through the earth—

Here there is no worry
whether sun or rain
will shorten life
or what wild weed is taking over.

The nostalgia of the Iris
And the mystery
Of the wide-leafed weed
Dissolve this morning’s melancholy
Like amber tea
Brewing in the teapot…
Its pungent fragrance awakening
Deeper wells of memory.

The night dreams have passed.
I will not drown.
As the morning mist lifts
the quiet sorrow
that steeped my Soul
in shades of gray
gives way
to this pearly dawn
I rejoice
as night dreams
become day dreams
and I choose again
which story
I’ll live today.
(c) elizabeth spring

Wednesday, June 17, 2009

Old Photographs...

I was in the café, sitting in front of the potted geraniums
wearing the straw hat I just bought.
I was writing a postcard to my mother
when I looked up to see the shadows
of the early autumn evening
dancing on the stucco walls.

Then you walked by—you were taking pictures of the light.
I watched you… trying to imagine what you were seeing there.
And then you turned your gaze on me
and shot this one here—
a little out of focus—but it was then that I saw them—
the tenderest eyes I’d ever seen.

Look. This is where we found ourselves standing later
by the edge of the river—the one Van Gogh painted.
We walked for hours feeling Van Gogh.
You talked apertures, lens and focus.

This was the hotel, Le D’Arlatan…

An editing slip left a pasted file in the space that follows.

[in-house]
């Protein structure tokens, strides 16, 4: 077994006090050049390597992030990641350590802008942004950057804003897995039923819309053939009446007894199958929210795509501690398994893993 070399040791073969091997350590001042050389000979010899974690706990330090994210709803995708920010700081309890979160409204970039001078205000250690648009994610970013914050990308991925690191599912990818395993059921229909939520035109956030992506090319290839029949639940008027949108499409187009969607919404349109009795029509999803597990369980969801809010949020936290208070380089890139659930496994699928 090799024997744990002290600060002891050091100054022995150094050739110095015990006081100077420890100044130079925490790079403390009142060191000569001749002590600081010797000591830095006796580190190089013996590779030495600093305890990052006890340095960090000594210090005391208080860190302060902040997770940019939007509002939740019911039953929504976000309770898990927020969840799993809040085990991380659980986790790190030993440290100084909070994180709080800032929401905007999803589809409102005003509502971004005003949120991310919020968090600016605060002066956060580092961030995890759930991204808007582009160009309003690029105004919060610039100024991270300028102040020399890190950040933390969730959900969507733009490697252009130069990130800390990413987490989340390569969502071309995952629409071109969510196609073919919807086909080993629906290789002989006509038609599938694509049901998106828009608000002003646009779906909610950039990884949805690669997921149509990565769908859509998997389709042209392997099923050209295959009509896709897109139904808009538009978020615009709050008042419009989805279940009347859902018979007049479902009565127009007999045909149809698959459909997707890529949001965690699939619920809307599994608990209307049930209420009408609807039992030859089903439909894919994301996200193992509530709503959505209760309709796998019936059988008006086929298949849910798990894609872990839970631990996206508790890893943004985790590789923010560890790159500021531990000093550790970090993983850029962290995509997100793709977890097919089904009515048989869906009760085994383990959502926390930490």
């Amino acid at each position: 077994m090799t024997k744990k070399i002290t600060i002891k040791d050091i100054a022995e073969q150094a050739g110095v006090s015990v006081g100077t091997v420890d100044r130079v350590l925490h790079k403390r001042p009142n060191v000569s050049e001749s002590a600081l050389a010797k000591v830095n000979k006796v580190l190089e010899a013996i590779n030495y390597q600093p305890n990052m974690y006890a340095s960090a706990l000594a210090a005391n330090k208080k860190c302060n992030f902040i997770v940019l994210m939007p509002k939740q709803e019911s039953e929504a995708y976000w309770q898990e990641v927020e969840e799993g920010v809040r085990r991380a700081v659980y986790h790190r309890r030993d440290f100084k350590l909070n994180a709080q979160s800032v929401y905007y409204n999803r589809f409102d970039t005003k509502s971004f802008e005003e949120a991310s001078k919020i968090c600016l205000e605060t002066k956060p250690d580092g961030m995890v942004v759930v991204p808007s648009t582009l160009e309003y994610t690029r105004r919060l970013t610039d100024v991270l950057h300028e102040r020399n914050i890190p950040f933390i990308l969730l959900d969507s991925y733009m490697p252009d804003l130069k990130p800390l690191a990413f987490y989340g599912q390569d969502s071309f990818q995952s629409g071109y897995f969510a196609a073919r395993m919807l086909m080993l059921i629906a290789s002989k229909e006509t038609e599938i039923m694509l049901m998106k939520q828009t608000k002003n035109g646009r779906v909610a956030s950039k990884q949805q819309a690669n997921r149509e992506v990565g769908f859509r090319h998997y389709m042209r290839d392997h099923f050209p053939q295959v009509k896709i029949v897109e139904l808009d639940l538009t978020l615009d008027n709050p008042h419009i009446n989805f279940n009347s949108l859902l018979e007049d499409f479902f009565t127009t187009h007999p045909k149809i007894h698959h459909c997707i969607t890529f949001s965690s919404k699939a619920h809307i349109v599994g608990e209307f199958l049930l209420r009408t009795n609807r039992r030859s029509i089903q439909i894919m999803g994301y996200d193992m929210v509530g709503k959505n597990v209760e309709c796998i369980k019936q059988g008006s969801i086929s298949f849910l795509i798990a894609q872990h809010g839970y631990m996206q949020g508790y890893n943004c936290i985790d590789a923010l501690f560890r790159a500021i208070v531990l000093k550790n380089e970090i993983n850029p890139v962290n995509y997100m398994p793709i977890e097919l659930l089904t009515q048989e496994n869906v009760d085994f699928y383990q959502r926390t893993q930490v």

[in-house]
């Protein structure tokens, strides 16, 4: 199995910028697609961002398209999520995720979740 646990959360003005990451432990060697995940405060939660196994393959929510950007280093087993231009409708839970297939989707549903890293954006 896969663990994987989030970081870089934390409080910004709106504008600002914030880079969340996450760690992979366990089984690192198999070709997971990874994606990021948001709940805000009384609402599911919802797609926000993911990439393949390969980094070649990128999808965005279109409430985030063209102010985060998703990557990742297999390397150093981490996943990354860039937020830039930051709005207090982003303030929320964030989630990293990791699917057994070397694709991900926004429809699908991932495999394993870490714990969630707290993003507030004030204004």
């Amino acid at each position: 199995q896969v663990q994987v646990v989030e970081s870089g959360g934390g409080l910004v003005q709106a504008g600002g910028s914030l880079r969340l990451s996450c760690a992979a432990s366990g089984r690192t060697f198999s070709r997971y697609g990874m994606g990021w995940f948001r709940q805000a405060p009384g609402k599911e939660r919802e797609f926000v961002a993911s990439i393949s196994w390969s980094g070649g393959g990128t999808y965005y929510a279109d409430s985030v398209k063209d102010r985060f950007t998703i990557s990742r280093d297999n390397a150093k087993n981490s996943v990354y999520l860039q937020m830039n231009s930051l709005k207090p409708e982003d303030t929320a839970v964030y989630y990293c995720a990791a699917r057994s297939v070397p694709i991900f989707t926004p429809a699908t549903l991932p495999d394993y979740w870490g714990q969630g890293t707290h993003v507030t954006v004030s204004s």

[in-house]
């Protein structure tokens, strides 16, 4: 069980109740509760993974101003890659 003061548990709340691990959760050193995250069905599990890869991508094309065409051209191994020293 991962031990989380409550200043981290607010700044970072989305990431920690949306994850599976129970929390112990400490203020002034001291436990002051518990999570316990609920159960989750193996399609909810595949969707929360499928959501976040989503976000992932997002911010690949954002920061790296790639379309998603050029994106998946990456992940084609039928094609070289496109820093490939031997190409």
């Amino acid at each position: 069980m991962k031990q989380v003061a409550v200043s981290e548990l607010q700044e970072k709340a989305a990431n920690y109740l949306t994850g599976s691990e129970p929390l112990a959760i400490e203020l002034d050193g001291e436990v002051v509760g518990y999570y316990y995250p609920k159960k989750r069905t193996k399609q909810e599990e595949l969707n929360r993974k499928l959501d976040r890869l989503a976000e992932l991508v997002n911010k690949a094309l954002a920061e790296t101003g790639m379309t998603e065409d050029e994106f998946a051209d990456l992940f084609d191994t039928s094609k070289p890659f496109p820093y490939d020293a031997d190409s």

Do you remember wandering the back streets—
lost in the cobbled labyrinths—
till we found ourselves here?

The oversized antique bed held expectations. I felt shy.
You said—“Pull the curtains,” and I pulled the heavy curtains back.
I read you a poem by candlelight.
You smiled right into my soul—then served us farmer’s wine
in the opalescent glasses we’d bought that day.

I put the photographs down.
“It was so good,” you say.
“Like the wisp of a dream I can barely remember.”
I lean into your eyes; those milky apertures
transparent with the film of a lifetime.

Now, I offer you wine and pull the curtains open
catching the last dance of light on the peach colored walls.
You put on the old songs…
We sit in chairs by the window,
admiring the blue hydrangeas
our knees will touch, and we will speak about how
the quality of light makes everything different
and everything the same.

Friday, June 12, 2009

All Poets Need to Wander...

All poets need to wander
through the bramble and the bush
through the labyrinths of city streets
lost and listening
in a foreign land
till they find themselves
cast up—
upon the ragged edge
of some blank
and questioning page.

All poets need to wander
the untrodden routes
and unclocked byways
of memory
till they’ve shaken off
the familiar ways
the unexamined life
the way a dog
shakes off his sluggishness,
then bounds back
nto the scent of a place,
a time, a story.

All poets need to wander
through labyrinths of lines
saturating their pages
with cries and shouts and sounds—
black ink raging
against the sorrows that have no voice—
bestowing meaning where
there once was none,
bestowing blessings
upon the luminous
yet ravaged landscapes
of our lives.

All poets need to wander
through blackened pages,
red with wine and tears,
till finding the words that
allow us to hear
as if for the first time—
the sound of our one true voice.

All poets need to wander
lost and listening, till we hear ourselves say:
“And this is how it was for me”
then listen to hear how others too—
have caught the way: found a path--
seen how light has entered their lives
then left; how night comes,
and morning follows…
how different and yet the same
held together by
this one uncommon life.

All poets need to wander….

(c) janet fenn